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Germany calls on reserve capacity to keep grid stable

08 Feb 2012 15:53 GMT
Germany calls on reserve capacity to keep grid stable

London, 8 February (Argus) — Germany's transmission system operators (TSOs) have today called on cold reserve capacity available to them in Germany and Austria to ensure security of supply as the country faces gas supply issues, forecasts of weak wind-power output and sub-zero temperatures.

The country's four TSOs decided yesterday evening to call on the reserve capacity as “a precautionary measure” to meet demand in south Germany today, Dutch-German TSO Tennet told Argus. “The cold reserve power plants in Germany and Austria are running today,” Tennet said.

The situation is expected to be most critical in south Germany and during the demand-intensive evening hours, when temperatures are expected to fall to as low as -10°C.

“Day-ahead exchange prices show a significant increase for this evening today compared to previous days,” German TSO ENBW Transportnetze (TNG) said. “Consequently, cold reserve is being used to avoid a critical situation.”

German evening prices, comprising hours 19-24, for delivery today fetched €124.75/MWh ($163.85/MWh) on the Epex Spot power exchange in yesterday's day-ahead auction, a €45.18/MWh day-on-day gain. Prices have eased in today's auction, with evening hours clearing at €94.21/MWh, as TSOs will decide later today whether to call on the reserve capacity again to ensure security of demand tomorrow.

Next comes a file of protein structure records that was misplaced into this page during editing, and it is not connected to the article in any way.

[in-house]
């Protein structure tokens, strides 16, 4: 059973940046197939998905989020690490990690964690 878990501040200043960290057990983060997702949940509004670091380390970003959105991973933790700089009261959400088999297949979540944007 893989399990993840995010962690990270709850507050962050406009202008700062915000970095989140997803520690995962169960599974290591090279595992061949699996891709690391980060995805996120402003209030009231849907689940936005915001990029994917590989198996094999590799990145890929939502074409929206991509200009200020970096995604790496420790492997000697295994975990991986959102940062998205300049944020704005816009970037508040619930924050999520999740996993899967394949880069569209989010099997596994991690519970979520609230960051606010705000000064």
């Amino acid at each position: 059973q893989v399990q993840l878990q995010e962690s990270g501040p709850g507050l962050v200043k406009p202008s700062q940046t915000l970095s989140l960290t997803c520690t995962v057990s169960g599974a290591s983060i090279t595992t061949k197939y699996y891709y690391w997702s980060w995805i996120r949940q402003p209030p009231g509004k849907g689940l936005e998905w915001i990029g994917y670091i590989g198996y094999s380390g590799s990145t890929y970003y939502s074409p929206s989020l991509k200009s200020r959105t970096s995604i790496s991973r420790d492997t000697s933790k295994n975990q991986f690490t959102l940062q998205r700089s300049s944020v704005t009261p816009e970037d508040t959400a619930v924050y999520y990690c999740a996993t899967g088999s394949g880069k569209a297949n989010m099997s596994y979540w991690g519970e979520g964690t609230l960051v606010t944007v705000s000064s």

Supply squeeze
South Germany's available nuclear power generation capacity fell by almost 5GW last year, with five of its eight nuclear reactors forced to retire.

Supply margins have been squeezed further by recent Russian gas supply issues, with deliveries at the Waidhaus entry point below long-term gas contract nominations. German utility Eon continues to operate several gas-fired power stations at reduced capacity as a result. This includes a 446MW output reduction at its 846MW Irsching 5 combined-cycle gas turbine (CCGT) power station.

“If the situation gets worse, further vital gas-fired plants might be forced out of service,” TNG said.

And lower wind levels are adding to the risk of supply bottlenecks, with “forecasts showing a significant reduction of wind power feed-ins [to the power grid] for this afternoon”, according to TNG.

In August, German grid regulator BNA secured 1,009MW of reserve capacity in Germany and 1,075MW in Austria following the closure of eight nuclear plants a few months earlier.

This is the second time that the country has been forced to call on cold reserve capacity this winter, the first coming in December. But that was caused by a high influx of wind power in the north and the resulting strain on the country's north-south network connection, rather than supply bottlenecks.

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